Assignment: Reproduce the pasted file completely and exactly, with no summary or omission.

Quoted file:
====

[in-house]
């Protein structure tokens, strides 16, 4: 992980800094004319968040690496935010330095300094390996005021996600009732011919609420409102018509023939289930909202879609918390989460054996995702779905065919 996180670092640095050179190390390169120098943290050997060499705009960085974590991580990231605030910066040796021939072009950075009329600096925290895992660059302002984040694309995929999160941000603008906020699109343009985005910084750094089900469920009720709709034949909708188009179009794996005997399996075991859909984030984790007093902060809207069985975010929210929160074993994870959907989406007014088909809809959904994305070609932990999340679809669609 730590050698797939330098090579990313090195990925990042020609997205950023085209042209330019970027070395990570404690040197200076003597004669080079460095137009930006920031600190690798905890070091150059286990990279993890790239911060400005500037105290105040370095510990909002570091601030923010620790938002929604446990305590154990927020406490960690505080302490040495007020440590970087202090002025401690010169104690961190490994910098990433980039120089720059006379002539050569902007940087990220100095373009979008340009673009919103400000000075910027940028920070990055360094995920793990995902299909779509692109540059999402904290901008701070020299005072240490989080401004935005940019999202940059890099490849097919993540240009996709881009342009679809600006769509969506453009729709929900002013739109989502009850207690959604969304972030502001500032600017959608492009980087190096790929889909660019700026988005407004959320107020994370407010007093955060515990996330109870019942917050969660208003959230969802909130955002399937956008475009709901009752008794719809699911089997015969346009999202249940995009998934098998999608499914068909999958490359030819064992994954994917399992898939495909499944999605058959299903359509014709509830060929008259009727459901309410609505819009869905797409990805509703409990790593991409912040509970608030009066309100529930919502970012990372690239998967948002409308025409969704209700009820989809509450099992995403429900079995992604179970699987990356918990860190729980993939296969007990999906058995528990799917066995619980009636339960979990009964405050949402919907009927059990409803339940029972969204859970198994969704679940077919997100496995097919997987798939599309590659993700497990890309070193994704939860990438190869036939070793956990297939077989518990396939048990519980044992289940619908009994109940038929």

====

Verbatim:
[in-house]
């Protein structure tokens, strides 16, 4: 992980800094004319968040690496935010330095300094390996005021996600009732011919609420409102018509023939289930909202879609918390989460054996995702779905065919 996180670092640095050179190390390169120098943290050997060499705009960085974590991580990231605030910066040796021939072009950075009329600096925290895992660059302002984040694309995929999160941000603008906020699109343009985005910084750094089900469920009720709709034949909708188009179009794996005997399996075991859909984030984790007093902060809207069985975010929210929160074993994870959907989406007014088909809809959904994305070609932990999340679809669609 730590050698797939330098090579990313090195990925990042020609997205950023085209042209330019970027070395990570404690040197200076003597004669080079460095137009930006920031600190690798905890070091150059286990990279993890790239911060400005500037105290105040370095510990909002570091601030923010620790938002929604446990305590154990927020406490960690505080302490040495007020440590970087202090002025401690010169104690961190490994910098990433980039120089720059006379002539050569902007940087990220100095373009979008340009673009919103400000000075910027940028920070990055360094995920793990995902299909779509692109540059999402904290901008701070020299005072240490989080401004935005940019999202940059890099490849097919993540240009996709881009342009679809600006769509969506453009729709929900002013739109989502009850207690959604969304972030502001500032600017959608492009980087190096790929889909660019700026988005407004959320107020994370407010007093955060515990996330109870019942917050969660208003959230969802909130955002399937956008475009709901009752008794719809699911089997015969346009999202249940995009998934098998999608499914068909999958490359030819064992994954994917399992898939495909499944999605058959299903359509014709509830060929008259009727459901309410609505819009869905797409990805509703409990790593991409912040509970608030009066309100529930919502970012990372690239998967948002409308025409969704209700009820989809509450099992995403429900079995992604179970699987990356918990860190729980993939296969007990999906058995528990799917066995619980009636339960979990009964405050949402919907009927059990409803339940029972969204859970198994969704679940077919997100496995097919997987798939599309590659993700497990890309070193994704939860990438190869036939070793956990297939077989518990396939048990519980044992289940619908009994109940038929």